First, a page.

The stimulation device 100 is also shown in electrical communication with the patient's heart 102 by way of an implantable right ventricular lead 108 having, in the example of FIG. 1, a right ventricular tip electrode 128, a right ventricular ring electrode 130, a right ventricular (RV) coil electrode 132, and an SVC coil electrode 134. Typically, the right ventricular lead 108 is transvenously inserted into the heart 102 to place the right ventricular tip electrode 128 in the right ventricular apex so that the RV coil electrode 132 will be positioned in the right ventricle and the SVC coil electrode 134 will be positioned in the superior vena cava. Accordingly, the right ventricular lead 108 is capable of sensing or receiving cardiac signals, and delivering stimulation in the form of pacing and shock therapy to the right ventricle. An exemplary right ventricular lead may also include at least one electrode capable of stimulating an autonomic nerve, such an electrode may be positioned on the lead or a bifurcation or leg of the lead. In addition, an exemplary right ventricular lead may also include at least one electrode positionable epicardially proximate to a tissue region.

FIG. 2 shows an exemplary, simplified block diagram depicting various components of the stimulation device 100. The stimulation device 100 can be capable of treating both fast and slow arrhythmias with stimulation therapy, including cardioversion, defibrillation, and pacing stimulation. The stimulation device can be solely or further capable of delivering stimuli to autonomic nerves. While a particular multi-chamber device is shown, it is to be appreciated and understood that this is done for illustration purposes only. Thus, various techniques and methods described below can be implemented in connection with any suitably configured or configurable stimulation device. Accordingly, one of skill in the art could readily duplicate, eliminate, or disable the appropriate circuitry in any desired combination to provide a device capable of treating the appropriate chamber(s) or regions of a patient's heart with cardioversion, defibrillation, pacing stimulation, and/or autonomic nerve stimulation.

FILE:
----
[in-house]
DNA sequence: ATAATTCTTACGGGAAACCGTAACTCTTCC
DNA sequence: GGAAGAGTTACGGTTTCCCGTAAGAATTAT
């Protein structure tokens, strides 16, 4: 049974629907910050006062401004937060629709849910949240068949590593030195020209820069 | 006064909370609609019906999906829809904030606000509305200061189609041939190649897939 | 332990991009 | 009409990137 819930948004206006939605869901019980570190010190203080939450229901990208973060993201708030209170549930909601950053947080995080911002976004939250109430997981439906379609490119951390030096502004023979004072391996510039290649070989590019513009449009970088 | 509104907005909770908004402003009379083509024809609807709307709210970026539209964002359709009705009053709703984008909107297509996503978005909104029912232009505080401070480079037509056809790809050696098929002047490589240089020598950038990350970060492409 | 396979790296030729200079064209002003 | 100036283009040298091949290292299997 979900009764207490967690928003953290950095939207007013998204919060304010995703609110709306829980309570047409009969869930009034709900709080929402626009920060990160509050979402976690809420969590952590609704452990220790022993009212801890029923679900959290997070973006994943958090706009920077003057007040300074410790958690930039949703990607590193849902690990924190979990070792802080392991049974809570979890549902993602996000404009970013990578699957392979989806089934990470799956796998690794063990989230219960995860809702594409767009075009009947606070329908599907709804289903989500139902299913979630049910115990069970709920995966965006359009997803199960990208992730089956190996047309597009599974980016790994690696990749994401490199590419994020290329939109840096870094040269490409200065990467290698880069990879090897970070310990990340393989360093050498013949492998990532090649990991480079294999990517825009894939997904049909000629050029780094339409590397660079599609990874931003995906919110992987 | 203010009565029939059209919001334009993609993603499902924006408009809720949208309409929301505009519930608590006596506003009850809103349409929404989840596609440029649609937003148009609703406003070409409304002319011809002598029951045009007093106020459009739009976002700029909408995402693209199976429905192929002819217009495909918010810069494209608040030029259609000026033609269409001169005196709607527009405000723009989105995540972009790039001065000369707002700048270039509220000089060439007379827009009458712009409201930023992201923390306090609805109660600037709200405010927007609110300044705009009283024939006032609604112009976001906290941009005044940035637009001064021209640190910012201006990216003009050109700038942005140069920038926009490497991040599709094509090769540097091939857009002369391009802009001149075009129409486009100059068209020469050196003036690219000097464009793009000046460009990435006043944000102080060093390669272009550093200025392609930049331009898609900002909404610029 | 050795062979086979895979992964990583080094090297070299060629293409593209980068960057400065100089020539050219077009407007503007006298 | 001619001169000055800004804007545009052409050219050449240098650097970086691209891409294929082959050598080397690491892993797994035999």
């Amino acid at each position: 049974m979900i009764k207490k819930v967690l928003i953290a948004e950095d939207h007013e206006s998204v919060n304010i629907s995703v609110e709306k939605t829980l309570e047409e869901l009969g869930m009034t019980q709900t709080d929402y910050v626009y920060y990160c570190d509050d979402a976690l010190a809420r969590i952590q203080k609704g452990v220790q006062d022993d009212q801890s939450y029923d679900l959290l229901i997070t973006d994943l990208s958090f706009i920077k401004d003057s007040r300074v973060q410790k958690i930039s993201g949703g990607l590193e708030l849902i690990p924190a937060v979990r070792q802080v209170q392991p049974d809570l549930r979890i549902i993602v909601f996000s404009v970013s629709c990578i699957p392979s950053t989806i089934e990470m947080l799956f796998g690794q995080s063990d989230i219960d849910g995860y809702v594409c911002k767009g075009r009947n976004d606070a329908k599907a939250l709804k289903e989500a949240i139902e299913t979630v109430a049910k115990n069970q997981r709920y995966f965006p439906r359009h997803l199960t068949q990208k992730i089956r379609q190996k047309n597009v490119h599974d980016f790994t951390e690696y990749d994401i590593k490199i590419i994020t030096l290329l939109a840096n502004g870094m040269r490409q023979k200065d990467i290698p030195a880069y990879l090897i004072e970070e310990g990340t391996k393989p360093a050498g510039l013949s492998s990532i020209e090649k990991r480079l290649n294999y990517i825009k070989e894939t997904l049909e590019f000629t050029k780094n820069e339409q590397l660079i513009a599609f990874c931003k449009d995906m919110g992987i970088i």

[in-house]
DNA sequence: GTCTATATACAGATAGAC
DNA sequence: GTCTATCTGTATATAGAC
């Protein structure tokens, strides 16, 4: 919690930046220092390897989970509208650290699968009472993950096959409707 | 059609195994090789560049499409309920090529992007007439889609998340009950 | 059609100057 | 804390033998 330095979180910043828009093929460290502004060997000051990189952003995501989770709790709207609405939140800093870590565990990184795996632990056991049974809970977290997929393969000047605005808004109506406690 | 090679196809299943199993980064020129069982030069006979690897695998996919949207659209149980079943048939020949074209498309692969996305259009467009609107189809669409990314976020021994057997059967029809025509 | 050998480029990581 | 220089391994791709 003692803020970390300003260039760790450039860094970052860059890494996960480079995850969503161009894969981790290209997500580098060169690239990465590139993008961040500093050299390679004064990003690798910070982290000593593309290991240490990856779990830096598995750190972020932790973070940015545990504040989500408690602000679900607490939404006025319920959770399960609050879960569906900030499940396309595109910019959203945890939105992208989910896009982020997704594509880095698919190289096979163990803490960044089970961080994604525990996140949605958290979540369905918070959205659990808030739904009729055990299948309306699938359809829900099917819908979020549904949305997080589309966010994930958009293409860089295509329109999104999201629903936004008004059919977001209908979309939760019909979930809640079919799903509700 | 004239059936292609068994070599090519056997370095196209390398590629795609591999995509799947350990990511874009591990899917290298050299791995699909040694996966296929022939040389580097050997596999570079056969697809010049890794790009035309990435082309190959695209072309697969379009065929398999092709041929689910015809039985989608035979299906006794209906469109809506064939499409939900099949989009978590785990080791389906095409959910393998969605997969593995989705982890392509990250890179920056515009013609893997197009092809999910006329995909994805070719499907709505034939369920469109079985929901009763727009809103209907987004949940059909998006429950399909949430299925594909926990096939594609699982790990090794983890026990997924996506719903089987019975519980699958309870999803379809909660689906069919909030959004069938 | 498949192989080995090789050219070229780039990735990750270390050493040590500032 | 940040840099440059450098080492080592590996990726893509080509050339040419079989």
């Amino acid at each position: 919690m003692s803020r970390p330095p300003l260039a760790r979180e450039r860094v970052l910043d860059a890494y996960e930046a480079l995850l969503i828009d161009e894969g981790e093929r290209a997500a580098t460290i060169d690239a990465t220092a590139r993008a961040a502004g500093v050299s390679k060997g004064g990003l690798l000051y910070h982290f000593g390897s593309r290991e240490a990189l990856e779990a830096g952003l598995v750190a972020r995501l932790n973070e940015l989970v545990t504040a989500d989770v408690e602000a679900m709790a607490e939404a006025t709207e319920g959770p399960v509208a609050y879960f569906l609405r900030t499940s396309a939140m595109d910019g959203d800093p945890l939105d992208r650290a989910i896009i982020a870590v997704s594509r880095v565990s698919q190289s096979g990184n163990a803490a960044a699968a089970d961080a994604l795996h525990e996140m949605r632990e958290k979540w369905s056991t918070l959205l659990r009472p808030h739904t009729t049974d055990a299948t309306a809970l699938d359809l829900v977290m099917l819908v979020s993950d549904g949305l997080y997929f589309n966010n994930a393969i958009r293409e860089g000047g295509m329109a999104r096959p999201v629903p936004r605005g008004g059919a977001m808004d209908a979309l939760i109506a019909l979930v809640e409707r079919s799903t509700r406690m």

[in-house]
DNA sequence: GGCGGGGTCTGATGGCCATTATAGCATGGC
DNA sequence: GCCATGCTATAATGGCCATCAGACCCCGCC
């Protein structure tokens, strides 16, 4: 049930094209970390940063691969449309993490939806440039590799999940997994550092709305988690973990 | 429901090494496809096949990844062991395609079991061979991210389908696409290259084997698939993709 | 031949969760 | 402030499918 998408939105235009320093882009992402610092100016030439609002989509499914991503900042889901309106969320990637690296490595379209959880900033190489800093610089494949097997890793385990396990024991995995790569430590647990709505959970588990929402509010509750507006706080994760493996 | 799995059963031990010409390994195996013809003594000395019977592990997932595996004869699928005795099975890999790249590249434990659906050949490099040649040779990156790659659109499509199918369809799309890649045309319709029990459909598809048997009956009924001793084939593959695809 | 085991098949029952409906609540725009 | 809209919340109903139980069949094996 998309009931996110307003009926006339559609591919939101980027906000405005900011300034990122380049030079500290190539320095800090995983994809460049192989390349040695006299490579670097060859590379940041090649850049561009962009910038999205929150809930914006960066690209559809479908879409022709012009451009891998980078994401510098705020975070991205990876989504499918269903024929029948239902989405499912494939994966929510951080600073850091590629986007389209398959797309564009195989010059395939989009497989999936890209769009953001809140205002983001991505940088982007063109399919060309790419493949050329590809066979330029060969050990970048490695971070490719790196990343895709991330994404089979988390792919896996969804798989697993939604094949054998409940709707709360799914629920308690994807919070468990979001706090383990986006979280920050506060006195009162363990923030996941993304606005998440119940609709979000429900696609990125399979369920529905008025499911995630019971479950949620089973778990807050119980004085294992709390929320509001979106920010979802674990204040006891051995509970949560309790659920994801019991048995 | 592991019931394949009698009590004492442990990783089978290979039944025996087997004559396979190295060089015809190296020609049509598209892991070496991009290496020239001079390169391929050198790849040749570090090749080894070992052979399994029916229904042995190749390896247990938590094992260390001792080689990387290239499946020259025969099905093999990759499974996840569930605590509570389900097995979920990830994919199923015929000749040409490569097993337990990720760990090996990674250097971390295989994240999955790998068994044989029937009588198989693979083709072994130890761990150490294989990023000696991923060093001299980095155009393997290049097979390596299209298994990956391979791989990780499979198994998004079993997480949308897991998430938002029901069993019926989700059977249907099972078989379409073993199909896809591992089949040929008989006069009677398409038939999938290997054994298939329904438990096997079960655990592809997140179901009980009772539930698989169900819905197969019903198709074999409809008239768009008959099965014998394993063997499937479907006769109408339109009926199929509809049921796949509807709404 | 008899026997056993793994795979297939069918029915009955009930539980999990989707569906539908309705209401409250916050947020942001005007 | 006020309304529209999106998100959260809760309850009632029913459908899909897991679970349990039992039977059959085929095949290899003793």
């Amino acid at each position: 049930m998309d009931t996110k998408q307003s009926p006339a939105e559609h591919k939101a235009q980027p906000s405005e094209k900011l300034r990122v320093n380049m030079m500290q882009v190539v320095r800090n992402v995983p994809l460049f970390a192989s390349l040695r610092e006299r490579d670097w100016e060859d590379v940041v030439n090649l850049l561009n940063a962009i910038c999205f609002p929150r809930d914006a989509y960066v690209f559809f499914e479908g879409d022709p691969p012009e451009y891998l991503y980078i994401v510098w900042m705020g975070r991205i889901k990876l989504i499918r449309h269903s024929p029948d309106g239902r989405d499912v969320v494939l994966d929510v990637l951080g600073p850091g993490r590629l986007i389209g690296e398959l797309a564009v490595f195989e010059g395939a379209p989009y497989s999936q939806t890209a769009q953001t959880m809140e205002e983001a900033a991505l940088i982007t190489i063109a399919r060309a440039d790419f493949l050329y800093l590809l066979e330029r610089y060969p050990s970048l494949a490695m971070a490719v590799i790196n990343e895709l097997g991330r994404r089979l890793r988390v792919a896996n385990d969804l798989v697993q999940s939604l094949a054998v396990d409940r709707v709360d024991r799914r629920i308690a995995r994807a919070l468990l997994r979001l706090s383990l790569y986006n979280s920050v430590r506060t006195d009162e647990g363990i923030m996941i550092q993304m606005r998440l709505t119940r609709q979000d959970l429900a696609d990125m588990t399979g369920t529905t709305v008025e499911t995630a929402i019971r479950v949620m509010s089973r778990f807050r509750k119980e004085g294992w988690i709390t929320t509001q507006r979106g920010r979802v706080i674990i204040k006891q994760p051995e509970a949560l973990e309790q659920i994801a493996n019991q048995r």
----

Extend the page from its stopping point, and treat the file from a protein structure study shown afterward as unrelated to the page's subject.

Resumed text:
Housing 200 for stimulation device 100 is often referred to as the “can”, “case” or “case electrode”, and may be programmably selected to act as the return electrode for all “unipolar” modes. Housing 200 may further be used as a return electrode alone or in combination with one or more of the coil electrodes 126, 132 and 134 for shocking purposes. Housing 200 may act as an electrode for nerve or other stimulation. Housing 200 further includes a connector (not shown) having a plurality of terminals 201, 202, 204, 206, 208, 212, 214, 216, 218, 221 (shown schematically and, for convenience, the names of the electrodes to which they are connected are shown next to the terminals).

To achieve right atrial sensing, pacing and/or autonomic stimulation, the connector includes at least a right atrial tip terminal (AR TIP) 202 adapted for connection to the atrial tip electrode 120. A right atrial ring terminal (AR RING) 201 is also shown, which is adapted for connection to the atrial ring electrode 121. To achieve left chamber sensing, pacing, shocking, and/or autonomic stimulation, the connector includes at least a left ventricular tip terminal (VL TIP) 204, a left atrial ring terminal (AL RING) 206, and a left atrial shocking terminal (AL COIL) 208, which are adapted for connection to the left ventricular tip electrode 122, the left atrial ring electrode 124, and the left atrial coil electrode 126, respectively.